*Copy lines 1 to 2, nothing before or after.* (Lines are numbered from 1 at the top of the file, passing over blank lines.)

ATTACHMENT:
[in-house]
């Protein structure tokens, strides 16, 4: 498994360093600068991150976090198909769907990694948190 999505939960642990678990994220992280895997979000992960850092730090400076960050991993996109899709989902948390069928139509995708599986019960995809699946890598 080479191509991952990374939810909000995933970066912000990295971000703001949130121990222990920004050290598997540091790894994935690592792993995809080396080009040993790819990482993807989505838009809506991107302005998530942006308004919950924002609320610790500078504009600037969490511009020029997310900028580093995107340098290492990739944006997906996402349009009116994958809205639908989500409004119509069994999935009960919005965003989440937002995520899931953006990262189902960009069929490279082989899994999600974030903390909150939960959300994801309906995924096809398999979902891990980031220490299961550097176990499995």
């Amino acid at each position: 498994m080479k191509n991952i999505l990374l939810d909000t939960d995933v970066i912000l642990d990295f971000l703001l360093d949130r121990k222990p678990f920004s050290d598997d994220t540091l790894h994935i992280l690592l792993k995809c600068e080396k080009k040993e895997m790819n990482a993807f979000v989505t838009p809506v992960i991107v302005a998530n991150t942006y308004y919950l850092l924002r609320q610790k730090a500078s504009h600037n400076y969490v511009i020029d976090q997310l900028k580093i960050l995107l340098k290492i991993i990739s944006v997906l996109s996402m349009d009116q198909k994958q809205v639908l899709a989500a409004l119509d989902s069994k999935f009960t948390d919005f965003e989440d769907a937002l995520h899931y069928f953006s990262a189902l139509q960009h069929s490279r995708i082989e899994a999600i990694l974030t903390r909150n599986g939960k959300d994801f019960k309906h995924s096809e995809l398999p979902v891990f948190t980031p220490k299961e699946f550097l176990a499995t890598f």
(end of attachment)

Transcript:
[in-house]
């Protein structure tokens, strides 16, 4: 498994360093600068991150976090198909769907990694948190 999505939960642990678990994220992280895997979000992960850092730090400076960050991993996109899709989902948390069928139509995708599986019960995809699946890598 080479191509991952990374939810909000995933970066912000990295971000703001949130121990222990920004050290598997540091790894994935690592792993995809080396080009040993790819990482993807989505838009809506991107302005998530942006308004919950924002609320610790500078504009600037969490511009020029997310900028580093995107340098290492990739944006997906996402349009009116994958809205639908989500409004119509069994999935009960919005965003989440937002995520899931953006990262189902960009069929490279082989899994999600974030903390909150939960959300994801309906995924096809398999979902891990980031220490299961550097176990499995």